Last night, we finally got around to watching what I was afraid would be depressing, the Netflix bio on Nina Simone, the REAL documentary, not the one that just came out with actors.
There was a lot of black and white in her life and I don’t just mean race. Growing up in North Carolina, because her family were church goers, she had just enough access to the church piano that her gift was noticed and nourished.
She was a heated civil rights activist and the music she wrote after the Alabama Church bombings like “Mississippi Goddamn” was banned from the radio. Today, they’d do a deletion or an edit and she’d so much press that her album would have sold like crazy. But that was a different time and she was a black woman in the 50’s 60’s and 70’s.
At one point, after years of abuse and overwork (she was the breadwinner and her ex-cop wifebeater husband her manager) she just broke down. You could see in her eyes that she was disaffected, disconnected…depressed and dead inside.
They took her to Switzerland in the 60’s and put her on Trilofon, an antipsychotic. What interested me about that was back then they knew and warned her about tardive dyskinesia…changes to her gate, neurological twitches, and the impact it would have on her kidneys. But she recovered….it did affect her creativity and improvisation with varying genres of music, she wasn’t as wild with her art. But she was happy again. And she lived to be 70 in the South of France, financially self sufficient and as she put it, ‘free.’
There was an article that interviewed editors of many prominent newspapers about the fate of investigative journalism. Because print publications are converting into the more ‘now’ digital news, the instantly breaking kind of stuff, for a publication such as The Boston Globe or The New York Times to devote dollars for staff to conduct long-term investigative research into local issues or problems is up in the air. Though the article said that the New York Times is still dedicated to this public service, and a few others in the Midwest and Washington too, this public service: letting the public know about local crises covered up by corruption, abuse of power, the clout of churches, etc, is at risk.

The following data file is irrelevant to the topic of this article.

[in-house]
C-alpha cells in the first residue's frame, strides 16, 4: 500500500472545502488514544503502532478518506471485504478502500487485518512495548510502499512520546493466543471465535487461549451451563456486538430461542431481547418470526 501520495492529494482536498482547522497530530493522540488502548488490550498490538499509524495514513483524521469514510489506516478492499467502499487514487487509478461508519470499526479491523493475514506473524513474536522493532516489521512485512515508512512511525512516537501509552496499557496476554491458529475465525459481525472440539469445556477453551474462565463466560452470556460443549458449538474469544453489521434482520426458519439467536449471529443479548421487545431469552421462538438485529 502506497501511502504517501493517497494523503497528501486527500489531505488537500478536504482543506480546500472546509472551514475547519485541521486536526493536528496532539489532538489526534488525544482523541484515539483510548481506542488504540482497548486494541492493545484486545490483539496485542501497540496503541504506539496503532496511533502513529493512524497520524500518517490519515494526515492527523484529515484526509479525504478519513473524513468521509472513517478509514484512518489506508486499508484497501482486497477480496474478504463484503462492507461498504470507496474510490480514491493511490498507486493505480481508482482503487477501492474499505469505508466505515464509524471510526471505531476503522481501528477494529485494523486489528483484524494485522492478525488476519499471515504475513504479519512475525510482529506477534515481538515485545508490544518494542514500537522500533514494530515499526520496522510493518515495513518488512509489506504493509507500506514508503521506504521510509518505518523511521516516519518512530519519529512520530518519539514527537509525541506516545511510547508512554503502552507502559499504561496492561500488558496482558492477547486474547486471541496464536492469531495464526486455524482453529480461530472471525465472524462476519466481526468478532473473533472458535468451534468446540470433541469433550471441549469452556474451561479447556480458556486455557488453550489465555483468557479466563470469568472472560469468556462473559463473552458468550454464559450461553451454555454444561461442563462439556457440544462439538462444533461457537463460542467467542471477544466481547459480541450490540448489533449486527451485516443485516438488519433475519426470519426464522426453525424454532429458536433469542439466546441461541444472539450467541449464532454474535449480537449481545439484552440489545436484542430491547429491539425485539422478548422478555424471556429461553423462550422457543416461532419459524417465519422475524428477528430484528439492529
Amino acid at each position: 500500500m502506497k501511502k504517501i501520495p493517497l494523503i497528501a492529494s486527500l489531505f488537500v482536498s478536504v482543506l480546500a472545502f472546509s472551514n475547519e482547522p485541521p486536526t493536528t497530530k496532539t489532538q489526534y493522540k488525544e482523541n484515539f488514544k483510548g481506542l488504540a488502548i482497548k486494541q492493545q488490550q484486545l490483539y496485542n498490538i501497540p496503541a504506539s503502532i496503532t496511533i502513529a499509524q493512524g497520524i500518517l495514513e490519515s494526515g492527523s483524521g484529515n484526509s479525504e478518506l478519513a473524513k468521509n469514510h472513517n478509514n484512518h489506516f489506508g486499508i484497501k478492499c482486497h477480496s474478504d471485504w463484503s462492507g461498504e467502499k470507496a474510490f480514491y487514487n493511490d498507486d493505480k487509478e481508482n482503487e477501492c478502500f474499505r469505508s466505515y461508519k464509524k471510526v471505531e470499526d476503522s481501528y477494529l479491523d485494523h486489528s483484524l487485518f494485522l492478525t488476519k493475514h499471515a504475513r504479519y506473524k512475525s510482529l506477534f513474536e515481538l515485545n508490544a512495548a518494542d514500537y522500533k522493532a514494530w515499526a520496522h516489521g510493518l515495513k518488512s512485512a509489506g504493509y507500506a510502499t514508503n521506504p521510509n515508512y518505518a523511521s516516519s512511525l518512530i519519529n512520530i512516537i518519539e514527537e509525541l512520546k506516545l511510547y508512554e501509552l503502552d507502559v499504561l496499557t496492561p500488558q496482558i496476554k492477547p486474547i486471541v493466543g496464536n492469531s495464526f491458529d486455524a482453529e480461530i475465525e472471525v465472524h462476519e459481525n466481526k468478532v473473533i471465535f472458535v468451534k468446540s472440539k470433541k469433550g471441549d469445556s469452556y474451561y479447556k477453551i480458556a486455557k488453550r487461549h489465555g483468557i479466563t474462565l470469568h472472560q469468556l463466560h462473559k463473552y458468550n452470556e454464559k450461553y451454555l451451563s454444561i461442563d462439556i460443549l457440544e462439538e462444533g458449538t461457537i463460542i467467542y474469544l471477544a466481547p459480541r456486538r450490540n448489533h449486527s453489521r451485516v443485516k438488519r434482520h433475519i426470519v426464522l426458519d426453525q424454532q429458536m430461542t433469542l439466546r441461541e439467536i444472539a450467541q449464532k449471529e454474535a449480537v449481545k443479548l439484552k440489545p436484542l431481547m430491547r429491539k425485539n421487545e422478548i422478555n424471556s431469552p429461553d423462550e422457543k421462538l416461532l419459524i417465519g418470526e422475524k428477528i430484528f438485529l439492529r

As consumers, I think we need to keep supporting publications that provide that. That’s why I have a seven day a week print subscription to the New York Times and Read it every day. That’s where I hear the skinny on exactly WHY certain generic medication’s prices have risen by 4000%. How and Why that happened.
It’s happened to me.
You would think that people in the business of helping sick people would want to. I wrote this letter to Mayo Clinic, (who is not taking on new patients) to get on a waiting list and got no response. Color me surprised!!!
My name is Allison Biszantz. I am writing you to request an appointment. I recently read the book “The End of Illness” which mentioned genetic and enzyme testing which might benefit me.
I am 54-years-old and live in Hollywood Florida. I am on disability and am a writer for Nami local, Nami.org and International Bipolar Disorder. I was a disc jockey and medical transcriptionist for the first ten years of my diagnosis. Before that, I went to Stanford on a Volleyball scholarship.
When I was 29, I had a full blown manic episode went to 60 day neuropsych at University of Utah and was dx with bipolar 2. In 2000 Bipolar I and antipsychoticws. In 2007 Tardive Dyskinesia, (very well managed with 2.5 mg Xenazine and 50 mg Clozaril, although it took three years to find a solution and many appts.)
I’m Bipolar with ADHD, currently dealing with depression and running out of options. I’ve had the same doctor for fifteen years and I’ve stayed out of the hospital all that time. My doctor does not want to deal with the Mayo ‘Standard of Care’ Cytochrome P450, CYP2D6 or CYP2C9 testing and I am looking to find a doctor who is willing to do that test for me and consult with me. I’m willing to travel. Or be referred to someone in my area if you know someone.
I want to write a series of pieces for IBPF about this cutting edge science and how it might be helpful to someone with bipolar disorder.
Would you be willing to help me? I’m willing to provide more info if you request it.